The cantata, scored for oboes,including oboe d'amore, oboe da caccia and cor anglais, strings and basso continuo, withsoprano, alto, tenor and bass singers, opens with a polyphonic treatment of the firstverse of Martin Luther's well known hymn, Ein festeBurg, using the four voices, with oboes, strings and continuo. The aria thatfollows combines the soprano statement of the second verse, in aversion of the originalchorale melody, with Franck's words sung by the bass. The aria is introduced by the upperstrings in unison over the continuo, leading to an oboe aria, Komm in meinem Herzenshaus, with its economical bassocontinuo accompaniment. The instrumental ensemble of two oboe d'amore, cor anglais,appearance of a matching version of Luther's third stanza, sung by all the singers inunison. The following tenor recitative and duet for alto and tenor, with its oboe dacaccia and solo violin accompaniment, Wie selig sinddoch dir, use words by Franck. The final chorale is a magnificent statement ofBach's monumental harmonization of the original hymn.
The cantata Herz und Mund und Tat und Leben, BWV 147, againrepresents an original work from Bach's period at the court of Weimar. With a text byFranck, it was first written for performance on the Fourth Sunday of Advent, 20thDecember, 1716. Again the original music has been lost and the surviving version wasintended for use in Leipzig on the Feast of the Visitation, 2nd July, possibly in 1723.
The work is scored for soprano, oboe da caccia, strings and basso continuo.
The opening polyphonic chorus, with its virtuoso clarinotrumpet obbligato leads to an accompanied tenor recitative, followed by the alto aria Schame dich, with its oboe d'amore and continuoaccompaniment. A bass recitative is succeeded by a soprano aria with a triplet solo violinobbligato, Bereite dir, Jesu. The first partof the work ends with a chorale, one of the best known of all Bach cantata movements, inwhich the trumpet accompanies the chorale melody. The second part starts with a tenoraria, Hilf, Jesu, hilf, leading to an altorecitative, with words based on the first chapter of the Gospel of St. Luke. This isfollowed by the bass aria, Ich will von Jesu Wundensingen, with accompanying trumpet and oboes doubling the violins. The familiarchorale returns in all its confident grandeur in conclusion.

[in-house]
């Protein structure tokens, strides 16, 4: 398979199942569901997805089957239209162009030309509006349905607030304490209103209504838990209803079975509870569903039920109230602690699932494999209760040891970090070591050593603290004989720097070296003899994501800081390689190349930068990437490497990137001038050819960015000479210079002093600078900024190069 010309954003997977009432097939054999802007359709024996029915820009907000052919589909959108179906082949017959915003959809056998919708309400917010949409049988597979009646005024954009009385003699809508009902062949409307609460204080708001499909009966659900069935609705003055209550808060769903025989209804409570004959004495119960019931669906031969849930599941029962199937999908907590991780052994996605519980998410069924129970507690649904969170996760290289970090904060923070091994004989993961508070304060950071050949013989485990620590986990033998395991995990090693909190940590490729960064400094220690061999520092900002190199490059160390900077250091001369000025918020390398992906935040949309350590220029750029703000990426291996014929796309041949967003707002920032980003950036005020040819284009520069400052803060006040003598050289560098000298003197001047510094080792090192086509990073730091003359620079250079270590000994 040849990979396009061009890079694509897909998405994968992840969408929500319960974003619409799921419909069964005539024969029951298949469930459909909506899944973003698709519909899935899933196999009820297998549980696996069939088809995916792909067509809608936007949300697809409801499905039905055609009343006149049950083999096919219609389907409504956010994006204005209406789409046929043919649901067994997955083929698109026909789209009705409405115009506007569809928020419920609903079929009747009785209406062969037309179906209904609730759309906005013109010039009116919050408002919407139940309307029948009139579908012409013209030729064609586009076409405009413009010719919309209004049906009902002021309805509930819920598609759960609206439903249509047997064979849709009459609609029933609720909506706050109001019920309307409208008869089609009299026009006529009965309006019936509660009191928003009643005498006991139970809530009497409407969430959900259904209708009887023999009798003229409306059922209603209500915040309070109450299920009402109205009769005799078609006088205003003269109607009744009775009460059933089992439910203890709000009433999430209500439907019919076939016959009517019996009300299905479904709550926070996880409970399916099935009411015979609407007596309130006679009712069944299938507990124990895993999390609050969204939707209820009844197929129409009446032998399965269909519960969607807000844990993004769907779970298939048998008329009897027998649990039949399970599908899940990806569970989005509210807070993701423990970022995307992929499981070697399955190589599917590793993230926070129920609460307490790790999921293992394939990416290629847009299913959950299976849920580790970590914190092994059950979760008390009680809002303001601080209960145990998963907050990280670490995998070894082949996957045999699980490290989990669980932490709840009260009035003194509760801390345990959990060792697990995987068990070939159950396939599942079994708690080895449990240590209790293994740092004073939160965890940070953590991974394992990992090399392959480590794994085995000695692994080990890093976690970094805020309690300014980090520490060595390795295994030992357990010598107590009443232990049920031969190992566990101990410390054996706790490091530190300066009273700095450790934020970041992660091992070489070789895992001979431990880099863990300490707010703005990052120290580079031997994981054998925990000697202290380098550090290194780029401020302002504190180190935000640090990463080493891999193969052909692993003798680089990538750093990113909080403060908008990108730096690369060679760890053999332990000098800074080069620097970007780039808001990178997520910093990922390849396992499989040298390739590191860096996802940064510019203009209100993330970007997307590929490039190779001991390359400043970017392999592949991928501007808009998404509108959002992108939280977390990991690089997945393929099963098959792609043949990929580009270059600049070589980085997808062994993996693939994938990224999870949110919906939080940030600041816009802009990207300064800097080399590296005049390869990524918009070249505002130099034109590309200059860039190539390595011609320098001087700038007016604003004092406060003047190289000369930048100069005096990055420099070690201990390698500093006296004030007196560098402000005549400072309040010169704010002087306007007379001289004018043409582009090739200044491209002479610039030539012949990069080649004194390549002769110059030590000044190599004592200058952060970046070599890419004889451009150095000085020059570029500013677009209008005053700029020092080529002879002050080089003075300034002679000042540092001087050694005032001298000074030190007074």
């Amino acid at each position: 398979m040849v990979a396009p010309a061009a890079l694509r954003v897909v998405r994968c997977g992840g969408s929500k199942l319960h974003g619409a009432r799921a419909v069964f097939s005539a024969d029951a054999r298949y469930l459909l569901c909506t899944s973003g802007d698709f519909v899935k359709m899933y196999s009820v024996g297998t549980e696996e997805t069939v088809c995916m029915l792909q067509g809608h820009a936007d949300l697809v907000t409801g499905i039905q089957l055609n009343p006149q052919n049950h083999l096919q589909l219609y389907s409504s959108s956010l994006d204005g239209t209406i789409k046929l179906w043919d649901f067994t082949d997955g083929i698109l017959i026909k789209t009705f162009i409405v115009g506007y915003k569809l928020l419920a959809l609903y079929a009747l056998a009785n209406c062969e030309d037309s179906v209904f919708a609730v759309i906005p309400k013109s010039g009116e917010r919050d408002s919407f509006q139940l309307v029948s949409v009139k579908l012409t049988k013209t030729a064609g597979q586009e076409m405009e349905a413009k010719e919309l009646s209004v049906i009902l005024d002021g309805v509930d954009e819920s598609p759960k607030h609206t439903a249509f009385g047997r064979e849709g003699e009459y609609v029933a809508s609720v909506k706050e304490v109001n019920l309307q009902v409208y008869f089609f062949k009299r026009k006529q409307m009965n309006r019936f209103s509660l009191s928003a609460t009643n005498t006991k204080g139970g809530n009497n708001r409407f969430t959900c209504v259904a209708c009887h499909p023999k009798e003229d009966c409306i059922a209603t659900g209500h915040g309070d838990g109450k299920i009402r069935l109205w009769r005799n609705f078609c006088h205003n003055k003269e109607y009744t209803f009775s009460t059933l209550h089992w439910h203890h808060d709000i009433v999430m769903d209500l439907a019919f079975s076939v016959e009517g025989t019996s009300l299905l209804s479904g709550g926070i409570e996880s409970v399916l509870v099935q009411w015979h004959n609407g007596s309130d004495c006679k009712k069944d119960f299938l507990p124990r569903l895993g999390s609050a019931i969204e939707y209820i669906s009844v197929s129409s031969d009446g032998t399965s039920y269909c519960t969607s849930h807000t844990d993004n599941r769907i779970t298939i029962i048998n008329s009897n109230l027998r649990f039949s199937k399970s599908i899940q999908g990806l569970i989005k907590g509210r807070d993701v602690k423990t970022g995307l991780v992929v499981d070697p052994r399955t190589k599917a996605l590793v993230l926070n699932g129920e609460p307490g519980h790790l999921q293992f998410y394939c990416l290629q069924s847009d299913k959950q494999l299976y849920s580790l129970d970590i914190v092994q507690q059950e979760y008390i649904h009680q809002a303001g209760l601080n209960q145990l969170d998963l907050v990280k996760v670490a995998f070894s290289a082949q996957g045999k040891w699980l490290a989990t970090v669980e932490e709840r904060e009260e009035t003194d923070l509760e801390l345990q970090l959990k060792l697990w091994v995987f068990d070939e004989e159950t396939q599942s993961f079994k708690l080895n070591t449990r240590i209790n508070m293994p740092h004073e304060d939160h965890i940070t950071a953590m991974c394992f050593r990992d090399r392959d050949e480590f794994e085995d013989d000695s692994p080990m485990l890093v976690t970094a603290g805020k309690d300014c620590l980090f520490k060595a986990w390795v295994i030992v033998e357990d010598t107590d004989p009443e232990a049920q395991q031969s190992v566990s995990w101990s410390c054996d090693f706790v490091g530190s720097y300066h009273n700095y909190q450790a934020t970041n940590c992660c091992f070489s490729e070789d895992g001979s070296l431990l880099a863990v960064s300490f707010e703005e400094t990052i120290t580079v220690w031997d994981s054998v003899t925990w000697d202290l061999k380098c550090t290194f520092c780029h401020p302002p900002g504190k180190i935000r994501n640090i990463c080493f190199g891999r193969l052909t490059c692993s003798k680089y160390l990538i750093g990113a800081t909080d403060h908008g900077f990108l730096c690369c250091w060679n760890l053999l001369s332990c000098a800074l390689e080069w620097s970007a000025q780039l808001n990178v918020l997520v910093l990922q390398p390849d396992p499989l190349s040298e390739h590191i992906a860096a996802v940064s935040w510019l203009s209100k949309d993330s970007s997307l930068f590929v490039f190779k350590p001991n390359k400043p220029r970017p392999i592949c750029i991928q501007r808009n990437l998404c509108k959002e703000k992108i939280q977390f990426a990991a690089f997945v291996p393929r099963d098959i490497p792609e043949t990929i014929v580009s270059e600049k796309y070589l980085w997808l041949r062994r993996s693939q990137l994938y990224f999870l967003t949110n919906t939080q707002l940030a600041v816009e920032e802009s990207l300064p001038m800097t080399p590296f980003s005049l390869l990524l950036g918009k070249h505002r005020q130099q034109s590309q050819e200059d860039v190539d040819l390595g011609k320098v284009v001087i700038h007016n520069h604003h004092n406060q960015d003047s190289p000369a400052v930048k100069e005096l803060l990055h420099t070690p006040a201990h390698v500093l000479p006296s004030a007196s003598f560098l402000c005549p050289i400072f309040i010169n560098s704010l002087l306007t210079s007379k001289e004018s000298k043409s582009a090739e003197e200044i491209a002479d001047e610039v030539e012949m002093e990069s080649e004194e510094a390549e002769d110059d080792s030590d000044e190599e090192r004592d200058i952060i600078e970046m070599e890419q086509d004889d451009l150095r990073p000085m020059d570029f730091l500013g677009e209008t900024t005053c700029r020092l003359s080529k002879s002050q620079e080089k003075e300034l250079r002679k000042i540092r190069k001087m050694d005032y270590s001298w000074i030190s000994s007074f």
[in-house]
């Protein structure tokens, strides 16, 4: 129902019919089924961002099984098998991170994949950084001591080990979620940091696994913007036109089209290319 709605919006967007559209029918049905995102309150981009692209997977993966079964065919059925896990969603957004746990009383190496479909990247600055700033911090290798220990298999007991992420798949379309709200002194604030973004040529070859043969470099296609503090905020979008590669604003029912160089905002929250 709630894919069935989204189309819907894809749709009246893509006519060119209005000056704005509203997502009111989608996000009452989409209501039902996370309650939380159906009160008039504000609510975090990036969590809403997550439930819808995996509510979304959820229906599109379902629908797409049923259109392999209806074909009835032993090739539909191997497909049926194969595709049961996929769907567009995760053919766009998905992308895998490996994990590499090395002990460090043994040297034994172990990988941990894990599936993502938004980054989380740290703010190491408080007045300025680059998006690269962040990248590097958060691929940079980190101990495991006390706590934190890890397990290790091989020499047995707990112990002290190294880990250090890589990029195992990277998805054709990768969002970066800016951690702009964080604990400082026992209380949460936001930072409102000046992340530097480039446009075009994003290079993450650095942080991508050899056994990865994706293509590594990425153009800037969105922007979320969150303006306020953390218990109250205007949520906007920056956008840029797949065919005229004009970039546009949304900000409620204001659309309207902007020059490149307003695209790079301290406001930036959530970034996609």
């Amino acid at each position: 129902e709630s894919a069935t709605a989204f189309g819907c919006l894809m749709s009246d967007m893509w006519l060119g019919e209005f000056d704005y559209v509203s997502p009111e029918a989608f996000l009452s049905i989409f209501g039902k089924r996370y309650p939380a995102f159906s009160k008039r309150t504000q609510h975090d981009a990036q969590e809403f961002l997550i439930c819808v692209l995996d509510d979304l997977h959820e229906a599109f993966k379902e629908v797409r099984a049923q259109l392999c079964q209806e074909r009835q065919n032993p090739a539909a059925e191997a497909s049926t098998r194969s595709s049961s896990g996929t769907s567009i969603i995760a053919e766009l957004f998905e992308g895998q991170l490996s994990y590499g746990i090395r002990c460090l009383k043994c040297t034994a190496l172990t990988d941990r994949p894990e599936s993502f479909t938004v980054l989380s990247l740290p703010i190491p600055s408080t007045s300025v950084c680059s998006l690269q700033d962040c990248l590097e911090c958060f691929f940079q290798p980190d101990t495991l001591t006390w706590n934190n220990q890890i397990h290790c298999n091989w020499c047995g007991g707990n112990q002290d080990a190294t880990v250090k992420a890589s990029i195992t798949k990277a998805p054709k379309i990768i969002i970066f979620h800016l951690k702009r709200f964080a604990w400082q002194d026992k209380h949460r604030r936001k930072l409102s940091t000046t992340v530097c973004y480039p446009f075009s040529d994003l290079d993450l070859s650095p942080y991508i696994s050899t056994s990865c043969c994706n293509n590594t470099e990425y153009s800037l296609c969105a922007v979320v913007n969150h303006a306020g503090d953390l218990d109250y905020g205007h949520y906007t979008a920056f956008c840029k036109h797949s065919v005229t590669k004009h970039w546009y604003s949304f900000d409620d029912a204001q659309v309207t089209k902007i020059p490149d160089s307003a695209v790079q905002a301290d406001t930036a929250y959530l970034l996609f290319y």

Matyas Antal was born in 1945 into afamily of musicians and completed his training at the Ferenc Liszt Academy in Budapest asa flautist and a conductor. In 1972, the year after his graduation, he joined theHungarian State Orchestra as a flautist, but in the last ten years has been principallyemployed as a conductor, specialising initially in contemporary music. In 1984 he wasappointed chorus-master of the Budapest Choir and two years later became associateconductor of the Hungarian State Orchestra. He appears frequently as a conductor in hisnative country as weIl as in East and West Germany, Austria and Greece, and has made anumber of recordings for Hungaroton.
Failoni Chamber Orchestra
The Failoni Chamber Orchestra wasfounded in 1981 by members of the Hungarian State Opera Orchestra. Under the leadership ofthe violinist Bela Nagy, the orchestra has taken part in a number of importantinternational festivals and in Hungary only yields first place to the longer establishedFerenc Liszt Chamber Orchestra. The orchestra takes its name from the distinguishedItalian conductor Sergio Failoni, conductor of the Hungarian State Opera from 1928 untilhis death twenty years later.